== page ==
IBM’s Innovation Strategy: Preserving the Foundation

By any measure, IBM Connect, the annual IT analyst summit hosted by the company’s Software Group (SWG), should have been a walk in the park. After all, the event followed close on the heels of IBM’s System and Technology (STG) analyst briefing, and the central purpose of both events was to punctuate the company’s 2009 decision to unite SWG and STG under a single banner and leader — SVP and Group Executive Steve Mills.

Rather than simply fill in a paint-by-numbers canvas, however, IBM Connect added significant depth to the company’s once bifurcated, now conjoined, software/systems strategy.

The event started with a keynote presentation by Mills, a bright and articulate guy — able to hold forth with easy self-assurance on virtually any topic that touches the SWG/STG bailiwick. Though his subject was “Smarter Software for a Smarter Planet,” Mills started by tackling the SWG/STG unification, suggesting that the “only change” resulting from the move was his job title. That tongue-in-cheek point served to emphasize the fact that deep software/hardware integration is anything but a new subject at IBM.

It’s the Software

In fact, Mills noted that software “secret sauce” has long been a crucial element in the performance leadership of IBM’s System z mainframe and Power systems, and also plays a critical role in the company’s System x x86/64 servers and storage solutions.

Analysts and the market should anticipate additional, deep product integrations in the future, he said, as IBM leverages software to enhance performance across systems, down to and “within the footprint of the microprocessor.” This is an interesting point of differentiation, since among Tier 1 IT vendors, only IBM and Oracle/Sun continue to develop their own native microprocessor architectures.

In fact, Oracle provided some subtext to Mills’ keynote, not surprising given its aggressive competitive positioning and system performance claims vis vis IBM. Oracle and its CEO Larry Ellison were the targets of salty comments from Mills, but he made them in a broader discussion of computing customers’ needs.

Since enterprises across the globe leverage millions to billions of often highly customized business applications, Mills noted, the IT “world we live in isn’t about the ‘next new thing’ but about how well new things can integrate with established applications and processes.”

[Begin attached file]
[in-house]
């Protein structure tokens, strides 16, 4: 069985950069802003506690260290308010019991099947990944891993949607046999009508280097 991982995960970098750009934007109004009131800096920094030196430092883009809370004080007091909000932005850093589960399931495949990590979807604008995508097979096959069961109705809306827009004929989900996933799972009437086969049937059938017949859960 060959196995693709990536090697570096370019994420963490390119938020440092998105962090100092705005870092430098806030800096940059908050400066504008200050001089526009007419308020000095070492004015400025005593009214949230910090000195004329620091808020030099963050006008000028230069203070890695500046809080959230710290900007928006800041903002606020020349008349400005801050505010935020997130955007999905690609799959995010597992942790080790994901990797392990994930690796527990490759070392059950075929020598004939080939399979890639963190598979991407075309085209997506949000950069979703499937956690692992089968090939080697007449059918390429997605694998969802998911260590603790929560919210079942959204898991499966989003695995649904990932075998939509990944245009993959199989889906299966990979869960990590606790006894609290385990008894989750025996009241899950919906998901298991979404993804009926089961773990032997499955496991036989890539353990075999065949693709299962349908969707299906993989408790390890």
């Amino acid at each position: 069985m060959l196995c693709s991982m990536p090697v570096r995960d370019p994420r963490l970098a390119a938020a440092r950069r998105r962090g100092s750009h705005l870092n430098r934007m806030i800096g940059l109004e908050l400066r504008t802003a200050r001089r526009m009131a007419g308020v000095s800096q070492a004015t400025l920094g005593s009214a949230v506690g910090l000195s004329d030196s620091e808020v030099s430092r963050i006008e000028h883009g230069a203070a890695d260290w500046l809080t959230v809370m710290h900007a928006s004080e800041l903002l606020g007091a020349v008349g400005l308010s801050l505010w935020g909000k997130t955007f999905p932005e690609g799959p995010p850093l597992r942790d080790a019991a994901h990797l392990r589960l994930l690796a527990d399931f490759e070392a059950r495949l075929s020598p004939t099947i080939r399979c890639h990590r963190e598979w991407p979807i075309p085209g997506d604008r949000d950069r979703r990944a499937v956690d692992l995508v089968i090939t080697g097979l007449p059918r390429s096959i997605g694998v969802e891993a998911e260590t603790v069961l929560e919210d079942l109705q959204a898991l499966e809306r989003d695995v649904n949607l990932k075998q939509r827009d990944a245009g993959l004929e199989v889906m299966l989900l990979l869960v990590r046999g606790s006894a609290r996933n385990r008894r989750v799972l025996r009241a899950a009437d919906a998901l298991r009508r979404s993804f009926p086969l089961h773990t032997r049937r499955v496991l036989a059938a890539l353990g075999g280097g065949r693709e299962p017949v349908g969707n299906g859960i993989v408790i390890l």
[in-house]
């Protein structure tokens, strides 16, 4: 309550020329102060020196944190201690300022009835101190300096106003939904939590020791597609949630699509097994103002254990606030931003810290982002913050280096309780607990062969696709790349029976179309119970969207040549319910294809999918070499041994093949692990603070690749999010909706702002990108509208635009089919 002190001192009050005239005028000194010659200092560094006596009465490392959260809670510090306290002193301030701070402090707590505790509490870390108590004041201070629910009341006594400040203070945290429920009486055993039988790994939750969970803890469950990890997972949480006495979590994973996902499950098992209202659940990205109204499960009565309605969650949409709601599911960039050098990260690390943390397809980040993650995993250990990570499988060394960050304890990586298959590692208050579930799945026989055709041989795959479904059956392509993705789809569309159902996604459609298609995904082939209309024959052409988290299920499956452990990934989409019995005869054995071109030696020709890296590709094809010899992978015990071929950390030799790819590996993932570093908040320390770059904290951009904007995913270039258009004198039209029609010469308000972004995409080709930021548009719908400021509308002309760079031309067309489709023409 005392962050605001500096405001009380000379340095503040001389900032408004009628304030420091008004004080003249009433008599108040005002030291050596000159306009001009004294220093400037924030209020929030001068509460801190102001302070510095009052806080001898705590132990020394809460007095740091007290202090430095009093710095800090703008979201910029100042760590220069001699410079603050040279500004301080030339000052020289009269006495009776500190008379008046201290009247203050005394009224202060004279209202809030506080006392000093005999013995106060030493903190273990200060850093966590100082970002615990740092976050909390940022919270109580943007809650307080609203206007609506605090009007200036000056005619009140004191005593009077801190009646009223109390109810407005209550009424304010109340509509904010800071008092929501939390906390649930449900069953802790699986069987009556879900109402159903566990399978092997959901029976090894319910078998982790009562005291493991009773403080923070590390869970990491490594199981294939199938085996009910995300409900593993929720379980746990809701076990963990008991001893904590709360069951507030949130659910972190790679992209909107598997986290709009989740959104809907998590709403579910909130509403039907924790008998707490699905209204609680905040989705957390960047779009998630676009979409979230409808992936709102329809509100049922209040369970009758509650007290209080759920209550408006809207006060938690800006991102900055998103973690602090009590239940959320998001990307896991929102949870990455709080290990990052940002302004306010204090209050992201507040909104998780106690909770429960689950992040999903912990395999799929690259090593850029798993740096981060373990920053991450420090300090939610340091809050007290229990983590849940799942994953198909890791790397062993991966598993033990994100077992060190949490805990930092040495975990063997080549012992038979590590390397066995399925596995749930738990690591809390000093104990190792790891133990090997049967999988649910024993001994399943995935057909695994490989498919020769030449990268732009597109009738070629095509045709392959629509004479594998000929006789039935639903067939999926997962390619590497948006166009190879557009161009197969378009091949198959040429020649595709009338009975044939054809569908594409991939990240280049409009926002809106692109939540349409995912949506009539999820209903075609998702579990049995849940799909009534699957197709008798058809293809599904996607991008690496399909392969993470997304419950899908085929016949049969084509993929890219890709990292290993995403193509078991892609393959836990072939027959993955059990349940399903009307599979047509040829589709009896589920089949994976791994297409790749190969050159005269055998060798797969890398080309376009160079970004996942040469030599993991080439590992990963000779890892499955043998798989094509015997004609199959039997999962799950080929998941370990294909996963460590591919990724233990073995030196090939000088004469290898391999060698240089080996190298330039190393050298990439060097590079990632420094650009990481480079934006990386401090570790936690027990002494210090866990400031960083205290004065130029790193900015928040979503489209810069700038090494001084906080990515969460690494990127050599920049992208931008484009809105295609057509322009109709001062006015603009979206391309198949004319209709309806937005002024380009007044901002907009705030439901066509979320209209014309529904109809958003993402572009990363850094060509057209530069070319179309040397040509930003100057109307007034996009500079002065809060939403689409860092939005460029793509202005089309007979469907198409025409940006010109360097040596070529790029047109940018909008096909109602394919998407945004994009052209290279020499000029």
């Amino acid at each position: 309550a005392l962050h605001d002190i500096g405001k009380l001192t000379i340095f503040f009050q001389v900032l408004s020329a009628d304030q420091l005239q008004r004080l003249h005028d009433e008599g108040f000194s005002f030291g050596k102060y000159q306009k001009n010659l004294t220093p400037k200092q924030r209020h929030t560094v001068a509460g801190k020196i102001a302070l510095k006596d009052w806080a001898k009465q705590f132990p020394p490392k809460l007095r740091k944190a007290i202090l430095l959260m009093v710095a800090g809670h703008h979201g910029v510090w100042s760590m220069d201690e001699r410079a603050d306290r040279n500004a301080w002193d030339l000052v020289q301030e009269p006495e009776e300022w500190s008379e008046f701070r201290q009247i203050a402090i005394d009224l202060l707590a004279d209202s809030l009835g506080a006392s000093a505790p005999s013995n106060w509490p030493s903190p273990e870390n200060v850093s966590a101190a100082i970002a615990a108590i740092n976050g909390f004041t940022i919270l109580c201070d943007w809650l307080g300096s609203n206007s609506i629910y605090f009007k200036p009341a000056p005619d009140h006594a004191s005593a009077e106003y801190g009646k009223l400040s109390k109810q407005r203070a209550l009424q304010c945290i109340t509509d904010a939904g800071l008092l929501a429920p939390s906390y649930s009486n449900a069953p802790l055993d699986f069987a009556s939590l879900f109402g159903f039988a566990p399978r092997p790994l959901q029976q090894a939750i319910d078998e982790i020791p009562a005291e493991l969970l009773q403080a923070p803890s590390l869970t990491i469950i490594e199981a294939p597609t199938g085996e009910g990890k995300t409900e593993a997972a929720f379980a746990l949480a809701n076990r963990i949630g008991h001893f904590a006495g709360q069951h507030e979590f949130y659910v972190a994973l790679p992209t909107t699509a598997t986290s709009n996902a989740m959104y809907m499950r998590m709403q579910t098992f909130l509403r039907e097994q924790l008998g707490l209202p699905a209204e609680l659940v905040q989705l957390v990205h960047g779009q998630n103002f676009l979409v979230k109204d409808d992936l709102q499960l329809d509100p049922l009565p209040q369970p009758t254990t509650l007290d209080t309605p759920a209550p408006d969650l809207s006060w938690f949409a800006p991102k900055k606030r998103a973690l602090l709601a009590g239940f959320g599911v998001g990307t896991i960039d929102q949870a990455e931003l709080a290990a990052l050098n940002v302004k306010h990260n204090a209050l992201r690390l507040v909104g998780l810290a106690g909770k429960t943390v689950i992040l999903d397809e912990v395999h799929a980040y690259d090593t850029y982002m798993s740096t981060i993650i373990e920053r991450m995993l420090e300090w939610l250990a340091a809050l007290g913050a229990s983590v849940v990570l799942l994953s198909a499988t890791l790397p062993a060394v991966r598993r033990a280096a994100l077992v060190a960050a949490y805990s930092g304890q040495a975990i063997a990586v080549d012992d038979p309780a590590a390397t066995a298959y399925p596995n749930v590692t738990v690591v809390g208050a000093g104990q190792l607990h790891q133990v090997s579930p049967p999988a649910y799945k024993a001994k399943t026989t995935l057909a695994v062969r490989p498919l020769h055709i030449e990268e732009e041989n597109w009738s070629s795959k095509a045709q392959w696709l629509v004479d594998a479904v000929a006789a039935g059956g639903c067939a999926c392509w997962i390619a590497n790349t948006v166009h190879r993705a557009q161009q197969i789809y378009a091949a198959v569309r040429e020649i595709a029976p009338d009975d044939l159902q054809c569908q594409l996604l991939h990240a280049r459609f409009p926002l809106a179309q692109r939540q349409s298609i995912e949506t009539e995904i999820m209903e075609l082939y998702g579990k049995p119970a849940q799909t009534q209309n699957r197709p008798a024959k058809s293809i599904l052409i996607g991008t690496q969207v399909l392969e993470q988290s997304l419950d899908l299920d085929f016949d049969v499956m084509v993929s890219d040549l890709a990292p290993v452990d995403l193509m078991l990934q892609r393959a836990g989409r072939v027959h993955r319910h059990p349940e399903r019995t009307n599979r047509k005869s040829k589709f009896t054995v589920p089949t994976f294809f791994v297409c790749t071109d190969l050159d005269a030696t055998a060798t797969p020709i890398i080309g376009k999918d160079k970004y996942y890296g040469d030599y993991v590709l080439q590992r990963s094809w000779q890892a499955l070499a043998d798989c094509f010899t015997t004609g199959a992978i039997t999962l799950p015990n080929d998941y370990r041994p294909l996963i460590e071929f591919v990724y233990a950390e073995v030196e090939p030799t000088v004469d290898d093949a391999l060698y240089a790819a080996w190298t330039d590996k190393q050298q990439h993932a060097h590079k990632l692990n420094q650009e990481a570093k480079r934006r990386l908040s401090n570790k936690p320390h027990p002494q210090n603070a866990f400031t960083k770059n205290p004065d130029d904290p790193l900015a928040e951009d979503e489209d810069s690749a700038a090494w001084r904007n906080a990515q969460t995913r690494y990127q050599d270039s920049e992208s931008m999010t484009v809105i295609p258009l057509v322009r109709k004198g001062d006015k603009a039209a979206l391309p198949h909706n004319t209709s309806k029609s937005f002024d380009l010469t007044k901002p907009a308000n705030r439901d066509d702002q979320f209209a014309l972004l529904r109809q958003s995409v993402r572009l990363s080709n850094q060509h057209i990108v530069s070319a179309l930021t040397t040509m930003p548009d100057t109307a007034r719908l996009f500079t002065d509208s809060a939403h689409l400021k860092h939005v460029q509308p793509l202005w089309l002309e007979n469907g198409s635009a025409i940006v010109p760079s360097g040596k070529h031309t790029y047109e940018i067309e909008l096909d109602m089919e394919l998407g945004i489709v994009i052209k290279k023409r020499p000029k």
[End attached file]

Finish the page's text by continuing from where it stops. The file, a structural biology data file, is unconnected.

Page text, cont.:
The key for vendors, Mills suggested, is to “be thoughtful — don’t damage or destroy the [IT] ecosystems customers have taken years or decades to build.”

Notable Breakouts

Like virtually any IBM event, it was impossible for a single analyst to cover in detail the available sessions or topics at Connect. One that I found particularly valuable focused on IBM’s Netezza solutions, cohosted by Arvind Krishna, GM of IBM’s Information Management Software, and Jim Baum, CEO of Netezza.

IBM acquired Netezza in November, citing the value of the company’s data warehouse and business analytics appliances. But Netezza’s concept of “appliances” is more majestic than some might be used to; the company’s flagship TwinFin solutions scale to support petabytes of data, and deliver 10 to 100 times the performance of conventional systems.

New upgrades and future solutions will improve performance even further, in large part via integrated software enhancements, thus highlighting IBM’s “secret sauce” strategy.

Netezza also underlines the broader value of the SWG/STG integration. After managing pilot projects with IBM, HP and Sun two years ago, Netezza decided to standardize on IBM’s BladeCenter architecture and worked closely with the company’s System x organization.

Why did Netezza choose IBM? Because of the System x team’s “sensitivity to [our] goals and their willingness to make it work,” a decision which helped to inspire the acquisition, according to Baum. Overall, the IBM/Netezza relationship defines the extent and potential opportunities of what might be called IBM’s taste and talent for “creative collaboration.”